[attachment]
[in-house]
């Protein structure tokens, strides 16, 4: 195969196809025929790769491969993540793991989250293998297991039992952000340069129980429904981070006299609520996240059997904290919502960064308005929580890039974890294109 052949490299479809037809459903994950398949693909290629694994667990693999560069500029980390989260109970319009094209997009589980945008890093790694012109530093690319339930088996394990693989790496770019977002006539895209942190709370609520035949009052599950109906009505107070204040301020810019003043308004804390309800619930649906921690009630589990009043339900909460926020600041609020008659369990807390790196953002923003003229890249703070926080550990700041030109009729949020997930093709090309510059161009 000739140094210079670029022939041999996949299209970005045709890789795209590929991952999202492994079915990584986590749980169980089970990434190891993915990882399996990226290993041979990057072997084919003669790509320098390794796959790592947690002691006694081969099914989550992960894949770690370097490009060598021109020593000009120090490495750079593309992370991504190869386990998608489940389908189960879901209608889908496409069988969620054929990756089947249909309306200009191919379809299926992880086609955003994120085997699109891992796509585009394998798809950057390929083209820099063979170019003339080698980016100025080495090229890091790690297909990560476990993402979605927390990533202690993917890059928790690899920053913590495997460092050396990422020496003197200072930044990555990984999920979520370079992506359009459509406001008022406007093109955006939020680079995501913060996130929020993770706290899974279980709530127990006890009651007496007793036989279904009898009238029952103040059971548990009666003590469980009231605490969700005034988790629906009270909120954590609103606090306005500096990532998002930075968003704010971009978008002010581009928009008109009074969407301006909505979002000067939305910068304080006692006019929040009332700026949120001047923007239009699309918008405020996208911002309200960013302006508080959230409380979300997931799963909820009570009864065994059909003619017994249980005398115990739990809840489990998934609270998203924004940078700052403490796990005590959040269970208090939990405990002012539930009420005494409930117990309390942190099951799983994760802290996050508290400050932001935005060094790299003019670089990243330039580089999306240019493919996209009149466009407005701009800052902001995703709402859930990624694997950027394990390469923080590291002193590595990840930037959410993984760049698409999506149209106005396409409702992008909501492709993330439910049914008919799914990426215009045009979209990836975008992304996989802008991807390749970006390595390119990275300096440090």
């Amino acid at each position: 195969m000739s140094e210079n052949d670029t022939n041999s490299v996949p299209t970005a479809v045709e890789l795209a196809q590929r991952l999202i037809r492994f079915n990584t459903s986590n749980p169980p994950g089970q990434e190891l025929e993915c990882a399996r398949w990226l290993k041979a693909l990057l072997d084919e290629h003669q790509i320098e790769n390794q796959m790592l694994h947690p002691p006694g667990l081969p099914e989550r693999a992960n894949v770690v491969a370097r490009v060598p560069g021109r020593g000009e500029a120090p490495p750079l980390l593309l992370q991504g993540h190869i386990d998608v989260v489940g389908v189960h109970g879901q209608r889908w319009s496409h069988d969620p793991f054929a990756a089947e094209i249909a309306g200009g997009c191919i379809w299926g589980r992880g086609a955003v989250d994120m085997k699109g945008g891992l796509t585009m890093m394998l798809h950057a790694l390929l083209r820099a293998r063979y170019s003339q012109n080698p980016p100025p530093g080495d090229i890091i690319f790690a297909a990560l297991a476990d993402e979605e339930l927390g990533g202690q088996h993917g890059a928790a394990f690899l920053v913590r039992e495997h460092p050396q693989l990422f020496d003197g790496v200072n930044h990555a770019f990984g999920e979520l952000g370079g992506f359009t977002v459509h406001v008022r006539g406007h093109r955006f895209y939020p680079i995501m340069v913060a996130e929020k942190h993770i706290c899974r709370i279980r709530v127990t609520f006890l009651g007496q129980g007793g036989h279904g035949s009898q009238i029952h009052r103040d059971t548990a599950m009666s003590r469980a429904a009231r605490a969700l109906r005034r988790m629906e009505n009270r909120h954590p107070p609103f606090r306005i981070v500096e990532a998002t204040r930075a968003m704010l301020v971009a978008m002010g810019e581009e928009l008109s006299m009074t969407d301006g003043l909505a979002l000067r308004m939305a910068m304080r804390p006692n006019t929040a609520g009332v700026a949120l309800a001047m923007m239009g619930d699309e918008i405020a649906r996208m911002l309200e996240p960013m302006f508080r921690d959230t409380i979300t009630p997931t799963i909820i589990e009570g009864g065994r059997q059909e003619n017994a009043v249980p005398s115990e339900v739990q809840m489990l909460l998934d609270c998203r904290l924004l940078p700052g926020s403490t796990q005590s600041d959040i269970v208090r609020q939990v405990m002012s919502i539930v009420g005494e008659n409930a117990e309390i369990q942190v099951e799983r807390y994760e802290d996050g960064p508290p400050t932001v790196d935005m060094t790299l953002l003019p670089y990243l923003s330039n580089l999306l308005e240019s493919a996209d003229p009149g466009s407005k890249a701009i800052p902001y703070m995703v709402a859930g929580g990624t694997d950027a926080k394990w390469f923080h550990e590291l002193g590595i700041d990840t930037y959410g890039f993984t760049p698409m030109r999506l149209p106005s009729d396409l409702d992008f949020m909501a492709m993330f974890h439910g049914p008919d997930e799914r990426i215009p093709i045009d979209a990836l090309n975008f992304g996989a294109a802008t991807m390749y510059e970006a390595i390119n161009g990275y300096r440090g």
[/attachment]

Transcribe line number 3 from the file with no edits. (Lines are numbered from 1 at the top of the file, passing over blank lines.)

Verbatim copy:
């Amino acid at each position: 195969m000739s140094e210079n052949d670029t022939n041999s490299v996949p299209t970005a479809v045709e890789l795209a196809q590929r991952l999202i037809r492994f079915n990584t459903s986590n749980p169980p994950g089970q990434e190891l025929e993915c990882a399996r398949w990226l290993k041979a693909l990057l072997d084919e290629h003669q790509i320098e790769n390794q796959m790592l694994h947690p002691p006694g667990l081969p099914e989550r693999a992960n894949v770690v491969a370097r490009v060598p560069g021109r020593g000009e500029a120090p490495p750079l980390l593309l992370q991504g993540h190869i386990d998608v989260v489940g389908v189960h109970g879901q209608r889908w319009s496409h069988d969620p793991f054929a990756a089947e094209i249909a309306g200009g997009c191919i379809w299926g589980r992880g086609a955003v989250d994120m085997k699109g945008g891992l796509t585009m890093m394998l798809h950057a790694l390929l083209r820099a293998r063979y170019s003339q012109n080698p980016p100025p530093g080495d090229i890091i690319f790690a297909a990560l297991a476990d993402e979605e339930l927390g990533g202690q088996h993917g890059a928790a394990f690899l920053v913590r039992e495997h460092p050396q693989l990422f020496d003197g790496v200072n930044h990555a770019f990984g999920e979520l952000g370079g992506f359009t977002v459509h406001v008022r006539g406007h093109r955006f895209y939020p680079i995501m340069v913060a996130e929020k942190h993770i706290c899974r709370i279980r709530v127990t609520f006890l009651g007496q129980g007793g036989h279904g035949s009898q009238i029952h009052r103040d059971t548990a599950m009666s003590r469980a429904a009231r605490a969700l109906r005034r988790m629906e009505n009270r909120h954590p107070p609103f606090r306005i981070v500096e990532a998002t204040r930075a968003m704010l301020v971009a978008m002010g810019e581009e928009l008109s006299m009074t969407d301006g003043l909505a979002l000067r308004m939305a910068m304080r804390p006692n006019t929040a609520g009332v700026a949120l309800a001047m923007m239009g619930d699309e918008i405020a649906r996208m911002l309200e996240p960013m302006f508080r921690d959230t409380i979300t009630p997931t799963i909820i589990e009570g009864g065994r059997q059909e003619n017994a009043v249980p005398s115990e339900v739990q809840m489990l909460l998934d609270c998203r904290l924004l940078p700052g926020s403490t796990q005590s600041d959040i269970v208090r609020q939990v405990m002012s919502i539930v009420g005494e008659n409930a117990e309390i369990q942190v099951e799983r807390y994760e802290d996050g960064p508290p400050t932001v790196d935005m060094t790299l953002l003019p670089y990243l923003s330039n580089l999306l308005e240019s493919a996209d003229p009149g466009s407005k890249a701009i800052p902001y703070m995703v709402a859930g929580g990624t694997d950027a926080k394990w390469f923080h550990e590291l002193g590595i700041d990840t930037y959410g890039f993984t760049p698409m030109r999506l149209p106005s009729d396409l409702d992008f949020m909501a492709m993330f974890h439910g049914p008919d997930e799914r990426i215009p093709i045009d979209a990836l090309n975008f992304g996989a294109a802008t991807m390749y510059e970006a390595i390119n161009g990275y300096r440090g």